A Multi-Band 33 Foot Dipole

See on Scoop.itKH6JRM’s Amateur Radio Blog

eHam.net Article: A Multi-Band 33 Foot Dipole – Work 20m, 17m, 15m, 12m, and 10m without an antenna tuner!
– eHam.net is a Web site dedicated to ham radio (amateur radio).

Russ Roberts‘s insight:

A fascinating antenna article from the always inventive Cecil Moore (W5DXP).  The key to his "multi-band 33 foot dipole" is a sophisticated switching and relay system that automatically adds or subtracts various lengths of 450 ohm ladder line without the use of a tuner.  By  switching in various lengths of feed line, he can "tune’ each band without resorting to a manual or automatic antenna "tuner".  If you’re mechanically inclined and have some time over the weekend, you may want to build his antenna system.  Apparently, Cecil has had excellent results from this "tuner-less" antenna.  Aloha de Russ )KH6JRM).

See on www.eham.net

5 tips to keep your three-phase UPS healthy year-round

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5 tips to keep your three-phase UPS healthy year-round

Russ Roberts‘s insight:

A quick, informative slide presentation by "eaton.com" on keeping your computer UPS alive and well.  Good, basic information.  Aloha de Russ (KH6JRM).

See on powerquality.eaton.com

EEVblog #584 – What Effect Does Your Multimeter Input Impedance Have? – YouTube

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What effect does your multimeter input impedance have on the circuit you are measuring? Dave shows a practical example of how it can really screw things up i…

Russ Roberts‘s insight:

Here’s the "dark side" of multimeter operation.  Excellent video with some useful operating suggestions.  Aloha de Russ (KH6JRM).

See on www.youtube.com

This Week in Radio History

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Feb 24, 1942 VOA begins operations from New York City. Feb 26, 1934 President F.D. Roosevelt urges Congress to create the Federal Communications Commission. Mar 1, 1949 First 45 rpm record issued by RCA: Texarkana Baby by Eddy Arnold. Mar 1, 1972 Intel introduces 8008 processor. Mar 2, 1897 Marconi granted first wireless patent

Russ Roberts‘s insight:

Another fascinating "This Week in Radio History" from reporter David Hall.  The only things I remember from this interesting list are the introduction of the first 45-rpm record ( I was a young lad then) and the introduction of the Intel 8008 processor.  Time flies when you’re having fun.  Aloha de Russ (KH6JRM).

Successful launch of ham radio satellites | Southgate Amateur Radio News

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On Thursday, February 27 at 1837 UT a cluster of Japanese amateur radio satellites were launched from the Yoshinobu Launch Complex at the Tanegashima Space Center (RT @SAR_News: Successful launch of ham radio satellites | Southgate Amateur Radio News…

Russ Roberts‘s insight:

The Tanegashima Space Center in Japan has confirmed the successful launch of several amateur radio satellites.  There have been at least two reports of good signals from the micro-satellites.  The student team that developed and built the ITF-1 CubeSats would appreciate any reports of their satellites on 437.525 MHz FM Morse Code.  Aloha de Russ (KH6JRM).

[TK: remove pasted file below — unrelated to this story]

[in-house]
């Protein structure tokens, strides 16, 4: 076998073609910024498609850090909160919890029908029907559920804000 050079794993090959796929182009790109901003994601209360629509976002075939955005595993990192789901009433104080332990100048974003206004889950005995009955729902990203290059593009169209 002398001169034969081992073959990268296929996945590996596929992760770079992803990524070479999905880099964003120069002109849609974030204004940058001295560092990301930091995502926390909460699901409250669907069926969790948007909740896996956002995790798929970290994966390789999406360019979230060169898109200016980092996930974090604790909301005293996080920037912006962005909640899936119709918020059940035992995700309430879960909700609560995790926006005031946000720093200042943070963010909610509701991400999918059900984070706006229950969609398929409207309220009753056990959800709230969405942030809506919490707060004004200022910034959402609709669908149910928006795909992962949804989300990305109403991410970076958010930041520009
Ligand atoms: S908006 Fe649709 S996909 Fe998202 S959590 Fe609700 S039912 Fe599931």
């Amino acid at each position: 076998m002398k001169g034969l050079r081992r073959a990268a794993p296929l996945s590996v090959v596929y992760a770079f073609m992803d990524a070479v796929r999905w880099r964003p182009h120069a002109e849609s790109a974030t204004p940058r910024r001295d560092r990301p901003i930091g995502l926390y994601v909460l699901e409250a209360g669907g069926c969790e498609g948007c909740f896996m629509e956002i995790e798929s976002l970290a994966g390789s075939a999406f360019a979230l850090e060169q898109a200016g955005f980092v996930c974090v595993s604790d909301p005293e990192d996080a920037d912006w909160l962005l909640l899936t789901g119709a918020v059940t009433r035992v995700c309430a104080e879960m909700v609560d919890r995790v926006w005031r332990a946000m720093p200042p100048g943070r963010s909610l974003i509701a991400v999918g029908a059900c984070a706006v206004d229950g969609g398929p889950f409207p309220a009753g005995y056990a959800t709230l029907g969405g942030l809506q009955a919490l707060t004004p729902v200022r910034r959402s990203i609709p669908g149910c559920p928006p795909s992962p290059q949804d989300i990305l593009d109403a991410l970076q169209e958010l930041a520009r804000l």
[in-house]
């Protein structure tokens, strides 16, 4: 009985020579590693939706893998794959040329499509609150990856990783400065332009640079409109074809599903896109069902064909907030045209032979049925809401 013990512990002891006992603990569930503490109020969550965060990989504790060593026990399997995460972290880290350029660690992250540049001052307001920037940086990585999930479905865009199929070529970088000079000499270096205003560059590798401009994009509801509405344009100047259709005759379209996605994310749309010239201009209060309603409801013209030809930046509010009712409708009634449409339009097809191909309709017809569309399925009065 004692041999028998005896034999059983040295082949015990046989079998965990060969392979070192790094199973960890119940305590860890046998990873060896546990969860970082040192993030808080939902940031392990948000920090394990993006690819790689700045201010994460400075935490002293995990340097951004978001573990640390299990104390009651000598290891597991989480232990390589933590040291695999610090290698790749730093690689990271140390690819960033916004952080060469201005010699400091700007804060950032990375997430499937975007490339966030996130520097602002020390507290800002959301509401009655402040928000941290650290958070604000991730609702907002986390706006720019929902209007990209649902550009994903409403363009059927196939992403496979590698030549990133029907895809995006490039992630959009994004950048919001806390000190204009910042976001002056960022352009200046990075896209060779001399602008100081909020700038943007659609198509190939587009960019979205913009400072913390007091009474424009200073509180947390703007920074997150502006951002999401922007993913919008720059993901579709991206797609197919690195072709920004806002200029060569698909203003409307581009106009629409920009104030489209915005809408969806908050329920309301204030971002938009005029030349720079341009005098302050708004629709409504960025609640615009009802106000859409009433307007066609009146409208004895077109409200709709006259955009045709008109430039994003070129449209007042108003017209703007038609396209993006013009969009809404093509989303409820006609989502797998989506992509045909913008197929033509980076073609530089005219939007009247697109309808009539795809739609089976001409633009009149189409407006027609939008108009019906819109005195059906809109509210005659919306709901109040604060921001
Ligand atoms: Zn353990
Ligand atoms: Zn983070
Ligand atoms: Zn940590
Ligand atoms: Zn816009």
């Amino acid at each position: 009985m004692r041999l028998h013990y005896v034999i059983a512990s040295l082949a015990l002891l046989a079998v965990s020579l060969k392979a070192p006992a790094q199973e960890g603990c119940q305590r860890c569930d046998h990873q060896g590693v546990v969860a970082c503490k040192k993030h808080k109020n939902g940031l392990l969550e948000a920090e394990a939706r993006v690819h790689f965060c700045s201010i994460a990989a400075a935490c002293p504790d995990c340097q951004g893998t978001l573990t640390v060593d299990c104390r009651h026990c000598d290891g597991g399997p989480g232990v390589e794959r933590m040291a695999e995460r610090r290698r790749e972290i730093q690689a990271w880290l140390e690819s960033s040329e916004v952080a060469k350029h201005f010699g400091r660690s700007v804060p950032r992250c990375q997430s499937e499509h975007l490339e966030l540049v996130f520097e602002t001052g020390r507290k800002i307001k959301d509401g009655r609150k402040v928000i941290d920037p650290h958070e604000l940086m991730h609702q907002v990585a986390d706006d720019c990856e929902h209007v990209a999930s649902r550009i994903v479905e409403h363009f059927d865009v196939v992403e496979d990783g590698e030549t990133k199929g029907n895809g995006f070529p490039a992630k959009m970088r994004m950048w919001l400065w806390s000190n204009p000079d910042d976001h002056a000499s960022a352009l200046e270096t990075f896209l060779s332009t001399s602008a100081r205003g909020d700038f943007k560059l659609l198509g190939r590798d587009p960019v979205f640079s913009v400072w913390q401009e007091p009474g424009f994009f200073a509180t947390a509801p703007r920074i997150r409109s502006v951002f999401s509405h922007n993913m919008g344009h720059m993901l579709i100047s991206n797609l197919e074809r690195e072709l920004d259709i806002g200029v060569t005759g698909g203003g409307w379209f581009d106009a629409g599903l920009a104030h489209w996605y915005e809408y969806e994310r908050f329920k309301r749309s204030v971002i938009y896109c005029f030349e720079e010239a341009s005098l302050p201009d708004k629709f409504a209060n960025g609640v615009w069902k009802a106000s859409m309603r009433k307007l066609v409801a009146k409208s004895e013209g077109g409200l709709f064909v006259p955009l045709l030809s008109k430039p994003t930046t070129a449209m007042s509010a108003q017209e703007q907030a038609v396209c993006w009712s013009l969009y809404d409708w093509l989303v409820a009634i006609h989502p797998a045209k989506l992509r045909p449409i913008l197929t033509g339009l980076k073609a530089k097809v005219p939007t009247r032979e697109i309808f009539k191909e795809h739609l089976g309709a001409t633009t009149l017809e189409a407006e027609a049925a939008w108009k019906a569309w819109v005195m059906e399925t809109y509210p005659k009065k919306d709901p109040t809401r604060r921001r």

See on www.southgatearc.org

ARNewsline Report 1907 — Feb 28 2014: – eHam.net

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ARNewsline Report 1907 — Feb 28 2014:
An Ohio town is appealing the States PRB-1 like law into the court system. This after it lost an appeal by a ham who was given the right to put up an antenna that the municipality had denied.

Russ Roberts‘s insight:

Here’s the latest "ARNewsline Report", highlighting the struggle of an Ohio ham trying to erect an antenna on his property.  Although he got permission to build a tower, neighbors opposed to the structure have appealed Ohio’s PRB-1 like law to the legal system.  The ARRL is offering legal advice to this amateur radio operator.  The NIMBY (not in my backyard) syndrome is alive and well.  It’s time to go "stealth mode."  Aloha de Russ (KH6JRM).

See on www.eham.net

Birmingham Amateur Radio Club hosts BirmingHAMfest 2014 – Alabama’s13.com

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Birmingham Amateur Radio Club hosts BirmingHAMfest 2014
Ham radio enthusiasts will flock to the annual BirmingHAMfest is this weekend, hosted by the Birmingham Amateur Radio Club.

Russ Roberts‘s insight:

If you’re in the Birmingham, Alabama area this weekend, be sure to visit the "BirmingHam Fest" Saturday and Sunday at the Zamora Shrine Temple in Birmingham.  Doors open each day at 0900 local time.  Aloha de Russ (KH6JRM).

See on www.alabamas13.com

State police announce partnership with amateur radio group – Cape Gazette

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delaware state police and the sussex county amateur radio emergency service have established a relationship whereby ares will provide emergency back-up communications for the state police.